Our review demonstrated high variation in the validity of administrative data for recording HF. The sensitivity and PPV ranged widely, but specificity and NPV were substantially high across studies. This suggests that the validity of administrative data should be considered before analyzing and interpreting results. Differences in validity can be explained by factors related to ICD coding systems, organization, coder’s experience, reference standards and type of administrative database.
The validity of administrative data is extremely important given the increased use of these data for surveillance and outcome research. For population surveillance, those admitted to the hospital with HF will most likely represent severe cases of the disease in the late stages of the diagnosis; therefore, relying solely on the HF-defining ICD codes (428 or I50) in hospital discharge data will underestimate the prevalence of disease (32
). For the majority of studies reviewed, hospital discharge data were the primary administrative data source used for validation. More research is needed to examine the validity of outpatient or community data for population surveillance.
More than 70 ICD-8, -9 and -10 codes were used to define HF across the validation studies. The European Cardiovascular Indicators Surveillance Set (EUROCISS) project (34
) suggests that validation studies on HF should consider ICD codes for HF, hypertensive heart, other primary cardiomyopathies, alcoholic cardiomyopathy, secondary cardiomyopathy and chronic cor pulmonale. However, ICD-9 code 428 and ICD-10 code I50 accounted for the majority of HF cases in the Canadian hospital discharge data, and other codes had a smaller impact on the prevalence. However, the impact of each code on HF outcomes should be evaluated in the future.
We noticed that the prevalence of HF differed between ICD-9 and ICD-10 data. There are several potential explanations for this difference, possibly related to the learning curve from ICD-9 to the new coding system ICD-10, the declining incidence of HF in that period or improved HF outpatient management. Quan et al (19
) evaluated the validity of HF and found little impact of the coding system change from ICD-9 to ICD-10 on HF validity in Canadian data (sensitivity 71.6% in ICD-9 and 68.6% in ICD-10; PPV 90.5% in ICD-9 and 90.2% in ICD-10).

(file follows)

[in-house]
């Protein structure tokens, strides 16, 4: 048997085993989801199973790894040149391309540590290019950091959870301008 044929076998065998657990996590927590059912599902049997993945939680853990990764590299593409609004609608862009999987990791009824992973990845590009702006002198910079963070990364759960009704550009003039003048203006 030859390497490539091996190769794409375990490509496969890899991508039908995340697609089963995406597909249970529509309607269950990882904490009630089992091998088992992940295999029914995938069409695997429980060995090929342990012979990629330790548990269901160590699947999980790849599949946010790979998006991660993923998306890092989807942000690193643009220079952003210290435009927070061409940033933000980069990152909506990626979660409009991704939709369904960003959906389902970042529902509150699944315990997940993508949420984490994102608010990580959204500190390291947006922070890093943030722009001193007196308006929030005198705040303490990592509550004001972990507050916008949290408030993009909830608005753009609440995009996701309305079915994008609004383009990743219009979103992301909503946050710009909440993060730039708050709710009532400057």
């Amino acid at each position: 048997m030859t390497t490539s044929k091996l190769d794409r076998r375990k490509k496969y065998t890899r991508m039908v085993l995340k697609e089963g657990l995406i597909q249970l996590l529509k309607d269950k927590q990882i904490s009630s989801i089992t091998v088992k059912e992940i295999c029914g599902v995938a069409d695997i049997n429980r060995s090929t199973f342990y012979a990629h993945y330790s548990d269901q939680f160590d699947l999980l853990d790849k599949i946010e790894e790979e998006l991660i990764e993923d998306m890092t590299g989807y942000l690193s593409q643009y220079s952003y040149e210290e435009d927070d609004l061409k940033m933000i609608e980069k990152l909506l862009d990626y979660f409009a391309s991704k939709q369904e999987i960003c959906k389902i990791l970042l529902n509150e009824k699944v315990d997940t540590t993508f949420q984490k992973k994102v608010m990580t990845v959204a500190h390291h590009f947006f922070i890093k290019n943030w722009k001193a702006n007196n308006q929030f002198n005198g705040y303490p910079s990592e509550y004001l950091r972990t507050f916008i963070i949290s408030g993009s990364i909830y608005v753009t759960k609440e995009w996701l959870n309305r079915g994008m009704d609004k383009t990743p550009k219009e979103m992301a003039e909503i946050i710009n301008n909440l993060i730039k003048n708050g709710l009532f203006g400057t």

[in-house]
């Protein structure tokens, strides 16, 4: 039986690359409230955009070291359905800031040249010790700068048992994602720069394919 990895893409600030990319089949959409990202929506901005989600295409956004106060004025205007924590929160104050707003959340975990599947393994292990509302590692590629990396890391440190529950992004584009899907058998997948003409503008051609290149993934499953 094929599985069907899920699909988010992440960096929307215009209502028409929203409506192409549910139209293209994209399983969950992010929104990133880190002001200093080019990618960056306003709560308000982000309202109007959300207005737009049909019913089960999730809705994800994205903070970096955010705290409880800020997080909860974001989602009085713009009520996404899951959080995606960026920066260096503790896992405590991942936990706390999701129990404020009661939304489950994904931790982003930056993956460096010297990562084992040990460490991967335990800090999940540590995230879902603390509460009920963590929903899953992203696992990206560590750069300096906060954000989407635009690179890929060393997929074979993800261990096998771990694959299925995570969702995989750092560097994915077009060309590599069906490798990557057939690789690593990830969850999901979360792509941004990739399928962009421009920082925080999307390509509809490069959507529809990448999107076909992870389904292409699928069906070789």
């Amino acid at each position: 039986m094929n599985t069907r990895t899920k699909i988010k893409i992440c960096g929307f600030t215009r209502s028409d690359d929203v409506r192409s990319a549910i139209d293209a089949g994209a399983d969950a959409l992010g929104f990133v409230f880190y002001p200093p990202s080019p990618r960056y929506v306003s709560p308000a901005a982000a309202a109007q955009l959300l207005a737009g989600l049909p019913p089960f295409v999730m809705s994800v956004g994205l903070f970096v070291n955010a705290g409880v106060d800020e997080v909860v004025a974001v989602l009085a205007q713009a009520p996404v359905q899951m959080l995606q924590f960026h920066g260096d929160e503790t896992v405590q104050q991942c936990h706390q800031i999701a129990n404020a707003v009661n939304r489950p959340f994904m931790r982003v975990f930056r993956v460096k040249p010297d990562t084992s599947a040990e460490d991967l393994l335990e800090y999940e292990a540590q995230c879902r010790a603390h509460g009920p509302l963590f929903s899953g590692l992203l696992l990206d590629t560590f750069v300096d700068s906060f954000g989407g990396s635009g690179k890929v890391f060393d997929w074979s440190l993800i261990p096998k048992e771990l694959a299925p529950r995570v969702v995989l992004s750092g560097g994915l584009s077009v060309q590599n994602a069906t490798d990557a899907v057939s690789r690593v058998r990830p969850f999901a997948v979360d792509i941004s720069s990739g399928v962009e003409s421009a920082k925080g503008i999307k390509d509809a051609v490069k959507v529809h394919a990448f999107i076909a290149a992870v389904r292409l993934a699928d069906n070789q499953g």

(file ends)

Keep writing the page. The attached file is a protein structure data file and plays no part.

We found that of nine Canadian studies, six demonstrated high PPV estimates (greater than 85%) and two studies reported PPV values of 51% and 65%. The variation can be partially explained by the variation in reference standards for validating HF across studies. Some studies used HF recorded in the patient’s chart as a reference standard, while other studies defined HF based on clinical or diagnostic evidence in the chart. Studies that relied on chart documentation of HF are likely to produce higher sensitivity values but lower PPVs than those that defined HF using a consistent clinical definition (Framingham, NYHA, Boston and ESC criteria). However, previous studies (35
) have shown that clinical information is often missing in the patient chart, which can leave the diagnosis questionable. Furthermore, many countries have shown that diagnostic tests are not consistently conducted in all patients with suspected HF (38
). Diagnosis of HF is challenging, and cases can be misclassified under other diseases because symptoms can be nonspecific to HF, particularly in the elderly (39
Various administrative data definitions were used to define HF across studies, and this can explain much of the variability across the results. For example, many studies used a variety of ICD codes to define HF with ICD-9 and -10 codes 428 and I50 as the only codes being consistently applied across all studies. Some studies (10
) defined HF using the principal/most responsible/major diagnosis alone. Using this method meant including patients with HF who were severe enough to be hospitalized or whose HF contributed to the length of stay most likely to generate high PPV estimates. Other studies (16
) defined HF using all available diagnosis coding fields, resulting in inclusion of patients with HF as a comorbidity or complication. HF is likely to be under coded when HF is present as a comorbidity (ie, it does not contribute to length of stay significantly), which likely generates low PPV estimates.